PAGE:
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3D Micro-Structure Resolved Simulations of Thick Li-Ion Batteries

Danner, Timo and Wen, Tianyi and Singh, Madhav and Kaiser, Jörg and Latz, Arnulf (2016) 3D Micro-Structure Resolved Simulations of Thick Li-Ion Batteries. 18th International Meeting on Lithium Batteries (IMLB), 19.-24. Juni 2016, Chicago, Il, USA.

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Abstract

Li-Ion batteries are commonly used in portable electronic devices due to their outstanding energy and power density. A remaining issue which hinders the breakthrough e.g. in the automotive sector is the high production cost. Recently, new battery concepts were presented to resolve this issue1. For low power applications, such as stationary storage, batteries with thicker electrodes (>300 µm) were suggested. High energy densities can be attained with only a few electrode layers which reduces production time and cost2,3. However, mass and charge transport limitations can be severe at already small C-rates due to long transport pathways. This could be a trigger for degradation effects, such as Li plating at the graphite anode, and reduces the lifetime of the battery. A thorough understanding of relevant processes within the electrodes is urgently needed to avoid these problems. In our contribution we present 3D micro-structure resolved simulations of thick (electrodes > 300µm) Graphite-NMC batteries based on our thermodynamically consistent modeling framework BEST4. The simulations are performed on electrode micro-structures which are either taken from tomography data provided in the literature (NMC)5 or virtual reconstructions of SEM images (graphite). A reliable parameterization of the model is absolutely mandatory to ensure the predictability of simulation results. However, the determination of parameters for 3D models is challenging due to the high computational load and a direct fit to experimental data is practically impossible. We propose a systematic approach based on half-cell measurements and supplemental 1+1D simulations. First, thermodynamic and transport parameters are extracted from dedicated OCV and conductivity measurements. In a second step an estimate of the kinetic parameters is obtained by a fit of the 1+1D model to discharge curves of thin electrodes (70 µm). The results of our 3D full cell simulations agree favorably with the experimental data3 at low C-rates. At high currents the experimental capacity is considerably smaller than the simulated one. Our detailed 3D studies allow important insights on cell operation and indicate that an inhomogeneous distribution of the conductive soot in the NMC electrode contributes to the loss in capacity. Moreover, we investigate the possibility of Li plating during battery charge. Based on our simulations we are able to predict an upper limit for the charging current. Therefore, our model provides a tool to avoid critical operating conditions affecting the lifetime of the battery.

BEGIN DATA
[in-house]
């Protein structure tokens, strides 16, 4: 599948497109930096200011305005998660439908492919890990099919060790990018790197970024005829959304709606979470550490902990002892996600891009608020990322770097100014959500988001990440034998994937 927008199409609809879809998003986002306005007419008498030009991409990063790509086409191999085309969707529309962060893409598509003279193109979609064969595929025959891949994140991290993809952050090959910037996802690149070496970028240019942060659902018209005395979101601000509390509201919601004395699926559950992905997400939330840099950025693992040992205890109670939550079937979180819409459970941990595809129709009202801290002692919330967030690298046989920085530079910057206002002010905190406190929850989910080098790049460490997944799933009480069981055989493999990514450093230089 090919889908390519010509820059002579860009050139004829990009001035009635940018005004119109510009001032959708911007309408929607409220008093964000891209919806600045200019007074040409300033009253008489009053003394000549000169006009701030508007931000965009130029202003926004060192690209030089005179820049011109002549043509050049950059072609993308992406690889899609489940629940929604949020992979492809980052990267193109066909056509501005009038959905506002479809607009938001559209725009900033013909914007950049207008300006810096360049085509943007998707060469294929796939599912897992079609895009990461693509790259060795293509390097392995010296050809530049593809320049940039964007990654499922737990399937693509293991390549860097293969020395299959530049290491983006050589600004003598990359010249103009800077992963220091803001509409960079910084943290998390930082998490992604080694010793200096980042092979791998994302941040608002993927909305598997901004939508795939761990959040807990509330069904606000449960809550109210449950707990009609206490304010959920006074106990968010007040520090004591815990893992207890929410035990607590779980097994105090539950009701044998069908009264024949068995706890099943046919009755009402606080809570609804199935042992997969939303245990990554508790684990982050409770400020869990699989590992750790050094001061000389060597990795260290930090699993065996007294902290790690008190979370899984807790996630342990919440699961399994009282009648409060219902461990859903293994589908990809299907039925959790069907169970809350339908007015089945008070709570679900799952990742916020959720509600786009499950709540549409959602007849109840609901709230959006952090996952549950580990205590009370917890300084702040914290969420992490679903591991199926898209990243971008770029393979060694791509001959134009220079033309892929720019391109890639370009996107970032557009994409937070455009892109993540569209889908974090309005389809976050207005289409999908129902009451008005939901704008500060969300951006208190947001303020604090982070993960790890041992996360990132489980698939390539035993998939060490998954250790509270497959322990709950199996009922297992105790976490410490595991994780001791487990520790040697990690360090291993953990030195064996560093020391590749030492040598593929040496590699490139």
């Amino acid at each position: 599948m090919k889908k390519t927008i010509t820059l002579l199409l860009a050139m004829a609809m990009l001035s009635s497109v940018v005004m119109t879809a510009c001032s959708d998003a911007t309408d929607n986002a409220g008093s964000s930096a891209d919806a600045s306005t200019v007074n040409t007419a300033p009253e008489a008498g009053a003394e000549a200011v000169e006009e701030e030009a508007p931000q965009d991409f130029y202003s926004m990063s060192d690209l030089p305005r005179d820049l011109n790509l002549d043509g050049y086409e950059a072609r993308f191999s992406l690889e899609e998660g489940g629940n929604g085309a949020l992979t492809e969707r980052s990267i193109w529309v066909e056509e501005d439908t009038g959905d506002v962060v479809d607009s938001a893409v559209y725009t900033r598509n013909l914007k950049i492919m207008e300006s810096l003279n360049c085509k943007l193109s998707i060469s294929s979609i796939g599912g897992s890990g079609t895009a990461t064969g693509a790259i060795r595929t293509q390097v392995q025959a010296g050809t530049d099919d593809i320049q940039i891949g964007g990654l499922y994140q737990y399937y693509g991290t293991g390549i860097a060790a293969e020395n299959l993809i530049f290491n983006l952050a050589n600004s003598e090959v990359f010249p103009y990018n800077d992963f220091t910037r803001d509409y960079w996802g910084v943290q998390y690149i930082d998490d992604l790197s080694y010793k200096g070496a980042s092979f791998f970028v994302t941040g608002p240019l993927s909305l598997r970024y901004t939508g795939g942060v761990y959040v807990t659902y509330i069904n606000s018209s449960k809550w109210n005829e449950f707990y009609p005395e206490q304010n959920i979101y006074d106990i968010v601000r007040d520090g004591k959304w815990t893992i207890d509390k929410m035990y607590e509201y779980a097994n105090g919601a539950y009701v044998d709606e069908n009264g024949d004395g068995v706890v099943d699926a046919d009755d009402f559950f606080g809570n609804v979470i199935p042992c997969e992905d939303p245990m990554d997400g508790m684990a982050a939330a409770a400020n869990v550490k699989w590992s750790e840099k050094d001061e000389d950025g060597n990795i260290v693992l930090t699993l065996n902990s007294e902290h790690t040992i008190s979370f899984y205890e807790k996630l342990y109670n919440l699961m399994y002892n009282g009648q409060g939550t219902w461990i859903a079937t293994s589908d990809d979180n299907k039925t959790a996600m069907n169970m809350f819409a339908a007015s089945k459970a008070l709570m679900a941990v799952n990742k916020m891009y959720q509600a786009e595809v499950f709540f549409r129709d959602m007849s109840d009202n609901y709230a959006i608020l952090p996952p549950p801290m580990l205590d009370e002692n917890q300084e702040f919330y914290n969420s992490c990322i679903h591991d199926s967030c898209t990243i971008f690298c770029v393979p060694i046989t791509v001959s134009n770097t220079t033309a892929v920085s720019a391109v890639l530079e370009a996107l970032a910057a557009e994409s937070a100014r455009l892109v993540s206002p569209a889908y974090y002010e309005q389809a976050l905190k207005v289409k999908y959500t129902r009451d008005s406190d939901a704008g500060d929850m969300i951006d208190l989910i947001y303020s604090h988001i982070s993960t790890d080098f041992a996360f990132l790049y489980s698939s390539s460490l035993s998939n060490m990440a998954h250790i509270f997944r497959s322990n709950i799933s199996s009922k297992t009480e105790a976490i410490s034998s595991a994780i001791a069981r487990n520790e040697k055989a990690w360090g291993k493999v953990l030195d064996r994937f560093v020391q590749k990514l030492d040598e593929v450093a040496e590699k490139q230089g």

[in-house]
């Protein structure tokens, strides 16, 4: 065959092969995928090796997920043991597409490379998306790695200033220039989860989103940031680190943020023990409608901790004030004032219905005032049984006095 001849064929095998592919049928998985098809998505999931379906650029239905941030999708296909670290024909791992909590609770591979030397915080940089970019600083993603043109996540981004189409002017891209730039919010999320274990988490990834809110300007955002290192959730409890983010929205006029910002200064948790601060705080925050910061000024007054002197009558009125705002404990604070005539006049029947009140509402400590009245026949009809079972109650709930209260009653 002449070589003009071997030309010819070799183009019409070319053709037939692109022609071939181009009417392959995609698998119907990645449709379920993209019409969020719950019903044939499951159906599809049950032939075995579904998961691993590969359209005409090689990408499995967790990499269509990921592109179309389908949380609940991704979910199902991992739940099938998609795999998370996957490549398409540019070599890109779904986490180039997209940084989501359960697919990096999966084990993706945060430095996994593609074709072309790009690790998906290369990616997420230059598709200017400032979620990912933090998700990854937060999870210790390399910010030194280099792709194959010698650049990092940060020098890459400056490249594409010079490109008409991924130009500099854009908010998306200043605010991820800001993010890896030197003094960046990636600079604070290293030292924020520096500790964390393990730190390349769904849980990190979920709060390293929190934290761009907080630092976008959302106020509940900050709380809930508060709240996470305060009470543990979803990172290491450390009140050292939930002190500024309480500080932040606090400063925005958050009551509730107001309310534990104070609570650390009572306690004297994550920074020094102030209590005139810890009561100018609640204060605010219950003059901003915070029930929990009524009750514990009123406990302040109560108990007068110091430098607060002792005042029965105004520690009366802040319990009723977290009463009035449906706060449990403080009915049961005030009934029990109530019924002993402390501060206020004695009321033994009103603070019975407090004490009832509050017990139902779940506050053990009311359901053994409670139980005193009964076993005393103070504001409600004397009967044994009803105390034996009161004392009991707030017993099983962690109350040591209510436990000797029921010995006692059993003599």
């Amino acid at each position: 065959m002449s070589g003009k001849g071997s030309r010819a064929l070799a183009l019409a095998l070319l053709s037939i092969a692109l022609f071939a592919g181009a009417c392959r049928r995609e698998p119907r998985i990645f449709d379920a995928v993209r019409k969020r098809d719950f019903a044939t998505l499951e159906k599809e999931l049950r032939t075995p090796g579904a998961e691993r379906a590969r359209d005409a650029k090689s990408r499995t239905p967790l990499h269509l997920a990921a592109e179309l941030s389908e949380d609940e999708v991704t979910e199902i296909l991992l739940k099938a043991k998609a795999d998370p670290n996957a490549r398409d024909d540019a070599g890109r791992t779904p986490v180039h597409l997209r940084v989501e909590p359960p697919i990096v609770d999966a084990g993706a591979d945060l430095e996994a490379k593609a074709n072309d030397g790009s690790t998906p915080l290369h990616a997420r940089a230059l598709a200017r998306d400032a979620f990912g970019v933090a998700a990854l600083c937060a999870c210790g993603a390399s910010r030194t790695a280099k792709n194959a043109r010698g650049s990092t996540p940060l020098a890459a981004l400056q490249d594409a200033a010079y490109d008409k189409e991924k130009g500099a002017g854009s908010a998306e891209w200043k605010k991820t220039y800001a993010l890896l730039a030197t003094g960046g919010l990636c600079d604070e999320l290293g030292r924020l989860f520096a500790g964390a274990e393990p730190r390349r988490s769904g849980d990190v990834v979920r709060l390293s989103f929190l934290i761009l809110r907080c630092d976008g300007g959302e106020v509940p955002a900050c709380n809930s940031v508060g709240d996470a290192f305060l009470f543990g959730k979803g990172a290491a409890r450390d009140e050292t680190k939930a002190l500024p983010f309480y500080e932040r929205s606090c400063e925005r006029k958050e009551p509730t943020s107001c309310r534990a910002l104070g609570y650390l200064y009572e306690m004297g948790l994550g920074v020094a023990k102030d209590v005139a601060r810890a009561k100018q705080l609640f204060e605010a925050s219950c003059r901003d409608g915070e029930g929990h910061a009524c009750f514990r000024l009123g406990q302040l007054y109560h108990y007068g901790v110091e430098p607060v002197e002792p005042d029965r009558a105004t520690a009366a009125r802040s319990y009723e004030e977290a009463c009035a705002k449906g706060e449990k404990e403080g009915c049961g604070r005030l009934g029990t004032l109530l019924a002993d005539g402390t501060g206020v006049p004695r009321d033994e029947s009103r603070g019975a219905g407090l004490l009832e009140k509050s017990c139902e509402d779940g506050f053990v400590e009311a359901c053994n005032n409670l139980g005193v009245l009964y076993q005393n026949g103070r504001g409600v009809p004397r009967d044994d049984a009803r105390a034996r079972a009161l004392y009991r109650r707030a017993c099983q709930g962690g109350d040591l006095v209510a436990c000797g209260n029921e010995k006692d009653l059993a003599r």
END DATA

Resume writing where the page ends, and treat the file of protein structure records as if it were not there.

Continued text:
Item URL in elib:https://elib.dlr.de/106390/
Document Type:Conference or Workshop Item (Poster)
Title:3D Micro-Structure Resolved Simulations of Thick Li-Ion Batteries
Authors:
AuthorsInstitution or Email of AuthorsAuthors ORCID iD
Danner, TimoTimo.Danner (at) dlr.dehttps://orcid.org/0000-0003-2336-6059
Wen, TianyiUNSPECIFIEDUNSPECIFIED
Singh, MadhavUNSPECIFIEDUNSPECIFIED
Kaiser, JörgUNSPECIFIEDUNSPECIFIED
Latz, Arnulfarnulf.latz (at) dlr.deUNSPECIFIED
Date:20 June 2016
Refereed publication:Yes
Open Access:Yes
Gold Open Access:No
In SCOPUS:No
In ISI Web of Science:No
Status:Published
Keywords:Li-ion batteries, continuum modeling, micro-structure resolved simulation, thick electrodes
Event Title:18th International Meeting on Lithium Batteries (IMLB)
Event Location:Chicago, Il, USA
Event Type:international Conference
Event Dates:19.-24. Juni 2016
HGF - Research field:Energy
HGF - Program:Storage and Cross-linked Infrastructures
HGF - Program Themes:Electrochemical Energy Storage
DLR - Research area:Energy
DLR - Program:E EV - Energy process technology
DLR - Research theme (Project):E - Electrochemical Processes (Batteries) (old)
Location: Stuttgart
Institutes and Institutions:Institute of Engineering Thermodynamics > Computational Electrochemistry
Deposited By: Danner, Timo
Deposited On:12 Oct 2016 08:39
Last Modified:31 Jul 2019 20:03

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